The opinion of the court was delivered by: LORD, III
Plaintiff has filed this action alleging that she was fired from her job as Director of Personnel and Director of Job Placement at the National School of Health Technology ("National") because she was obtaining a divorce. Plaintiff alleges that National has a policy of firing and refusing to hire divorced women but that divorced men are not similarly discriminated against. Defendants are National and William Lobel, alleged to be the founder, principal, and president of National, a trade school offering courses for medical and dental assistants and technicians.
Plaintiff asserts claims under Title VII of the Civil Rights Act of 1964, 42 U.S.C. § 2000e et seq. and 42 U.S.C. §§ 1981, 1983 and 1985(3). We have jurisdiction under 28 U.S.C. § 1343 and 42 U.S.C. § 2000e-5(f)(3).
Defendants have moved to dismiss the complaint, alleging the invalidity of all four counts. We shall grant the motion as to the claim based on § 1981 but shall deny it as to all other counts.
Defendants argue that the Title VII
claim must be dismissed because of two alleged procedural deficiencies. First, they cite plaintiff's failure to comply with 42 U.S.C. § 2000e-5(c) which mandates that no charge of employment discrimination may be filed with the Equal Employment Opportunity Commission until sixty days after proceedings have been commenced with the comparable state authority.
Defendants correctly point out that plaintiff filed her charge with the EEOC on December 10, 1974 without first filing any complaint with the state Human Relations Commission. The amended complaint
asserts, however, that on January 8, 1975 the EEOC forwarded plaintiff's complaint to the Philadelphia Commission on Human Relations and that the EEOC did not assume jurisdiction over plaintiff's claim until the 61st day after the referral letter. This procedure fully complies with the requirements of the act by satisfying the congressional purpose of allowing the state agency to consider the complaint before the EEOC does. The Supreme Court in Love v. Pullman, 404 U.S. 522, 30 L. Ed. 2d 679, 92 S. Ct. 616 (1972), specifically approved this procedure, noting that "nothing in the Act suggests that the state proceedings may not be initiated by the EEOC acting on behalf of the complainant rather than by the complainant himself." Therefore, we reject defendants' argument that the complaint was improperly filed with the EEOC.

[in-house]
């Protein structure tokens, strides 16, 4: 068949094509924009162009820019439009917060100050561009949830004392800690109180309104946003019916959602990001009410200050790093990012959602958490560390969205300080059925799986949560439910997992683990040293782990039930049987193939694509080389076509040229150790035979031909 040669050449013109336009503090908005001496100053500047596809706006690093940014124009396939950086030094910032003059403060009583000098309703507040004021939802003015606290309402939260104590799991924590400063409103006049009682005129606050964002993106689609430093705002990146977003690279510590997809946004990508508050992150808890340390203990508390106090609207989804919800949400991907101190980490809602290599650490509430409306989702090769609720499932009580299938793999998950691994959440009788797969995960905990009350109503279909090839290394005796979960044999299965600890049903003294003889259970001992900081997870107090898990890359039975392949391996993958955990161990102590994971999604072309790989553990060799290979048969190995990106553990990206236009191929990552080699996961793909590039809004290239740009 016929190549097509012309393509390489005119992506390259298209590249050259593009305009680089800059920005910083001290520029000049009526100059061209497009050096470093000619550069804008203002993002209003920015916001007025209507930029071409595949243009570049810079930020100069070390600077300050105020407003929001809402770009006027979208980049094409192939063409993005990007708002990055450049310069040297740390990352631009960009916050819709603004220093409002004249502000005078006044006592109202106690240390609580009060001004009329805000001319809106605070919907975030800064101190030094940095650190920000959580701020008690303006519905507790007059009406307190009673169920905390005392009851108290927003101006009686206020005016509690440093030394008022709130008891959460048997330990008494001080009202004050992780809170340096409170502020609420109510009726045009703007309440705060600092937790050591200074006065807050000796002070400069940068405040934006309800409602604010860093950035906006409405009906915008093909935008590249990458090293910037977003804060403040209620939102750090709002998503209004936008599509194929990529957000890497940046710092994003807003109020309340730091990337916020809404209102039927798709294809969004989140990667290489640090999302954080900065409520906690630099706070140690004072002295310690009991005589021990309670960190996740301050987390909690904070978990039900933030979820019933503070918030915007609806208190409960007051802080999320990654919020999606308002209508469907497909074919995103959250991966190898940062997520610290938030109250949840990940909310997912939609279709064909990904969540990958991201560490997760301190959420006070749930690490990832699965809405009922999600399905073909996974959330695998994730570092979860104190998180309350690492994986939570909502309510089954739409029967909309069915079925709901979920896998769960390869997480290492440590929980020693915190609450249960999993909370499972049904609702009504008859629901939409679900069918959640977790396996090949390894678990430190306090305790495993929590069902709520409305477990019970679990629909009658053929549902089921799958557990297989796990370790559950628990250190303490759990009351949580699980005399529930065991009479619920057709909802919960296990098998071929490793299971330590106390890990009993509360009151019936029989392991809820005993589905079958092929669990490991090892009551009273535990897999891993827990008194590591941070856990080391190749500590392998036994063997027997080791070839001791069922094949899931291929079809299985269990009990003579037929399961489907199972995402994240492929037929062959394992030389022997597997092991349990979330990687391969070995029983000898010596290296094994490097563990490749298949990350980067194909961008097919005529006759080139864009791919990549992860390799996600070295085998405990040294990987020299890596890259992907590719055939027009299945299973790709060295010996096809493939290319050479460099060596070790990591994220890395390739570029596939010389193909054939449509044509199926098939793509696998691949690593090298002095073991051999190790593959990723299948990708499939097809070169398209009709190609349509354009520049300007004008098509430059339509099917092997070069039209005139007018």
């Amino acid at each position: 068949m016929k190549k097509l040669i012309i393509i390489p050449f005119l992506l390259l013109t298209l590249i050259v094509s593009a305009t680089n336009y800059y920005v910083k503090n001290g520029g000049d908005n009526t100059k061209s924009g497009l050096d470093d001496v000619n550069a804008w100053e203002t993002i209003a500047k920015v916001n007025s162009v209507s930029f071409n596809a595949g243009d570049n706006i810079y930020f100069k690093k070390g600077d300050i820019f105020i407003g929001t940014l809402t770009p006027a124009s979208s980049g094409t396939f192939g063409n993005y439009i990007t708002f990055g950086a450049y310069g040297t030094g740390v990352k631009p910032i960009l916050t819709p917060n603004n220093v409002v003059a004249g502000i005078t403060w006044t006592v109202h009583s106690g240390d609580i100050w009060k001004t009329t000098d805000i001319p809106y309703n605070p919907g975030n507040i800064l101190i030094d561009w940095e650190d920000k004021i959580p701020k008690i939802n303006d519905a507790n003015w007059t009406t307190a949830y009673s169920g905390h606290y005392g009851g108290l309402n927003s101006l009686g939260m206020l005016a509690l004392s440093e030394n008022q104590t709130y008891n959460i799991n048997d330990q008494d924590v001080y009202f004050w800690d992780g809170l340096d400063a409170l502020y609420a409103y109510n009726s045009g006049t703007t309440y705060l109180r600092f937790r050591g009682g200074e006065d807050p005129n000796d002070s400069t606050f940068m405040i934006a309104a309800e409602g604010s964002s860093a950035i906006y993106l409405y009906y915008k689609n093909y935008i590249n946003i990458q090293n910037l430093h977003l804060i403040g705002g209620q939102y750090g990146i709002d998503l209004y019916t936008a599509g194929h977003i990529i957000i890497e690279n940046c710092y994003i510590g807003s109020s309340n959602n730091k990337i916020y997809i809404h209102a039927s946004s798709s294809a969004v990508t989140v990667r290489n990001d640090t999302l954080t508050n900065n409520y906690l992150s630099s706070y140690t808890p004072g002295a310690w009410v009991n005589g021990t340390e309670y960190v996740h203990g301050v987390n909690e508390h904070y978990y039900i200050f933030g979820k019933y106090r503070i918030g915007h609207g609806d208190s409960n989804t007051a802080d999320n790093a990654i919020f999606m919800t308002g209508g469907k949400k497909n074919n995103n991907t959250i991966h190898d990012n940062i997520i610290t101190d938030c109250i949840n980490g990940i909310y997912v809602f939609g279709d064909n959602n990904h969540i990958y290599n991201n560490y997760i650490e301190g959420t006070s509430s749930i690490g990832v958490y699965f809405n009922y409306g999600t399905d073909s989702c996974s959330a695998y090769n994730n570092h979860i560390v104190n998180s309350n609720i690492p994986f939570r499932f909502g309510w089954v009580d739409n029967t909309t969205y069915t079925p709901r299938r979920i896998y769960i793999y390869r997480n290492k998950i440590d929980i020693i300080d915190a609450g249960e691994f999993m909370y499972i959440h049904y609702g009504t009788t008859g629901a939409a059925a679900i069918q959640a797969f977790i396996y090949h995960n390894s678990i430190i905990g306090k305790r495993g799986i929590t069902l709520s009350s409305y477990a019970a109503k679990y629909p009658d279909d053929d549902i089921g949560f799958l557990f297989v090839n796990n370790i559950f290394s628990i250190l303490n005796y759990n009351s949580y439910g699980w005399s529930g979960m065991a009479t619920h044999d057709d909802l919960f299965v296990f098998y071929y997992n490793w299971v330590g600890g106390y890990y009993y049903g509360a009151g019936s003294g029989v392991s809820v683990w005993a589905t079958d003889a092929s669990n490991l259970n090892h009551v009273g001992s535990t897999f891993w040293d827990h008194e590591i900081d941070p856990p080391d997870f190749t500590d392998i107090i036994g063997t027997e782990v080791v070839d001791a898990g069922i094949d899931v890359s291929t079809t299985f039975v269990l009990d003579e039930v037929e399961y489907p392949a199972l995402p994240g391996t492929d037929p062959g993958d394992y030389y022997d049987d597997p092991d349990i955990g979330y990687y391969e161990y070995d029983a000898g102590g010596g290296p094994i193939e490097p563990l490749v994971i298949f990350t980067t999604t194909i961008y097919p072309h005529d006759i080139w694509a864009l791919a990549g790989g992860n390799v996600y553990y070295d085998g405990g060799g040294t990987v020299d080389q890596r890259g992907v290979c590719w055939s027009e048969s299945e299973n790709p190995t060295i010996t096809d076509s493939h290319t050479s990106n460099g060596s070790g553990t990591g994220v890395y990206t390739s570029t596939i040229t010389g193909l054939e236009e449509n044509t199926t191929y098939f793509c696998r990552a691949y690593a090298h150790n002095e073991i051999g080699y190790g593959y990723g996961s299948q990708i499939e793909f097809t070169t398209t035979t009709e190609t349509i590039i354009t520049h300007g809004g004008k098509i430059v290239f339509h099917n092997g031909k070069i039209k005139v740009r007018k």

Defendants also seek dismissal of the Title VII claim because, they assert, the EEOC issued its "right-to-sue" letter to plaintiff prematurely. Section 706(f) of Title VII, 42 U.S.C. § 2000e-5(f), provides in relevant part:
"If a charge filed with the Commission pursuant to subsection (b) of this section is dismissed by the Commission, or if within one hundred and eighty days from the filing of such charge or the expiration of any period of reference under subsection (c) or (d) of this section [requiring sixty days after referral of the charge to the state or local agency], whichever is later, the Commission has not filed a civil action under this section * * * or the Commission has not entered a conciliation agreement to which the person aggrieved is a party, the Commission * * * shall so notify the person aggrieved * * *."